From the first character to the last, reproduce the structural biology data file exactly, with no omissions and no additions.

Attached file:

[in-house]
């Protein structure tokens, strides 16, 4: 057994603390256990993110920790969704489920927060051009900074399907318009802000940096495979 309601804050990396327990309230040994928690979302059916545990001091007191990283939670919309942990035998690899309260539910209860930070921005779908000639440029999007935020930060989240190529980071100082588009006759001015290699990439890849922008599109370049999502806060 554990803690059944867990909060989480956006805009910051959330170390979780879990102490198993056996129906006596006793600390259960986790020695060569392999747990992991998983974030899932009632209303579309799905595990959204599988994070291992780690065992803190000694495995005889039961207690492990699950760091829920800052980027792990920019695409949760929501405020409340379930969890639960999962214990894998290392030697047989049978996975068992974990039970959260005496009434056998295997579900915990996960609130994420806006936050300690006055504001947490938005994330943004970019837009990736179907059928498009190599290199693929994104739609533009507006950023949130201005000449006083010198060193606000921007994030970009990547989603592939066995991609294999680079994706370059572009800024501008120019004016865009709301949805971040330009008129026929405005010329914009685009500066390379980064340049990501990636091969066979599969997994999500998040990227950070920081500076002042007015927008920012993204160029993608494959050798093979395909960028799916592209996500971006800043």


[in-house]
């Protein structure tokens, strides 16, 4: 057994603390256990993110920790969704489920927060051009900074399907318009802000940096495979 309601804050990396327990309230040994928690979302059916545990001091007191990283939670919309942990035998690899309260539910209860930070921005779908000639440029999007935020930060989240190529980071100082588009006759001015290699990439890849922008599109370049999502806060 554990803690059944867990909060989480956006805009910051959330170390979780879990102490198993056996129906006596006793600390259960986790020695060569392999747990992991998983974030899932009632209303579309799905595990959204599988994070291992780690065992803190000694495995005889039961207690492990699950760091829920800052980027792990920019695409949760929501405020409340379930969890639960999962214990894998290392030697047989049978996975068992974990039970959260005496009434056998295997579900915990996960609130994420806006936050300690006055504001947490938005994330943004970019837009990736179907059928498009190599290199693929994104739609533009507006950023949130201005000449006083010198060193606000921007994030970009990547989603592939066995991609294999680079994706370059572009800024501008120019004016865009709301949805971040330009008129026929405005010329914009685009500066390379980064340049990501990636091969066979599969997994999500998040990227950070920081500076002042007015927008920012993204160029993608494959050798093979395909960028799916592209996500971006800043």